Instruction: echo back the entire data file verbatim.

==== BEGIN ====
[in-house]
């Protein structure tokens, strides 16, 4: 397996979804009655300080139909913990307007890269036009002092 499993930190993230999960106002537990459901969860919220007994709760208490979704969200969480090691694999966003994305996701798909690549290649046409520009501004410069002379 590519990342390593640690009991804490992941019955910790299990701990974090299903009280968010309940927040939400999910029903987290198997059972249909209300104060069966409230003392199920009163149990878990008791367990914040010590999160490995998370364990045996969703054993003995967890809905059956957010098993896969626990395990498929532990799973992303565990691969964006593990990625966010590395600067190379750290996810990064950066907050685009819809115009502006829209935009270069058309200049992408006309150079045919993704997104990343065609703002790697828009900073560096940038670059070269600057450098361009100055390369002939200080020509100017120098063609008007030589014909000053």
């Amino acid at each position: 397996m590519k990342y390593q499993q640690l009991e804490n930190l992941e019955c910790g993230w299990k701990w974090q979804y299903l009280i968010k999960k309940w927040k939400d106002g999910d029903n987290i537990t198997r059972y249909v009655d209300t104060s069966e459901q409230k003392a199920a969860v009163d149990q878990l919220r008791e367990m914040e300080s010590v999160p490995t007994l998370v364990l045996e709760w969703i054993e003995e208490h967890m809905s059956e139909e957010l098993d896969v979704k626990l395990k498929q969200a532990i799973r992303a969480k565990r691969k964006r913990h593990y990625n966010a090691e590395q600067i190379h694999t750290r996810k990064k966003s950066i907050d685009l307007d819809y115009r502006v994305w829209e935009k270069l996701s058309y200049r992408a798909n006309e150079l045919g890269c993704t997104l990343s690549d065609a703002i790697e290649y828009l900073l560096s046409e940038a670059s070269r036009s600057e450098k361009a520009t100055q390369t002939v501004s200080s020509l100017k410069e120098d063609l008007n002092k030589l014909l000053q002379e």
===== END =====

[in-house]
């Protein structure tokens, strides 16, 4: 397996979804009655300080139909913990307007890269036009002092 499993930190993230999960106002537990459901969860919220007994709760208490979704969200969480090691694999966003994305996701798909690549290649046409520009501004410069002379 590519990342390593640690009991804490992941019955910790299990701990974090299903009280968010309940927040939400999910029903987290198997059972249909209300104060069966409230003392199920009163149990878990008791367990914040010590999160490995998370364990045996969703054993003995967890809905059956957010098993896969626990395990498929532990799973992303565990691969964006593990990625966010590395600067190379750290996810990064950066907050685009819809115009502006829209935009270069058309200049992408006309150079045919993704997104990343065609703002790697828009900073560096940038670059070269600057450098361009100055390369002939200080020509100017120098063609008007030589014909000053």
């Amino acid at each position: 397996m590519k990342y390593q499993q640690l009991e804490n930190l992941e019955c910790g993230w299990k701990w974090q979804y299903l009280i968010k999960k309940w927040k939400d106002g999910d029903n987290i537990t198997r059972y249909v009655d209300t104060s069966e459901q409230k003392a199920a969860v009163d149990q878990l919220r008791e367990m914040e300080s010590v999160p490995t007994l998370v364990l045996e709760w969703i054993e003995e208490h967890m809905s059956e139909e957010l098993d896969v979704k626990l395990k498929q969200a532990i799973r992303a969480k565990r691969k964006r913990h593990y990625n966010a090691e590395q600067i190379h694999t750290r996810k990064k966003s950066i907050d685009l307007d819809y115009r502006v994305w829209e935009k270069l996701s058309y200049r992408a798909n006309e150079l045919g890269c993704t997104l990343s690549d065609a703002i790697e290649y828009l900073l560096s046409e940038a670059s070269r036009s600057e450098k361009a520009t100055q390369t002939v501004s200080s020509l100017k410069e120098d063609l008007n002092k030589l014909l000053q002379e």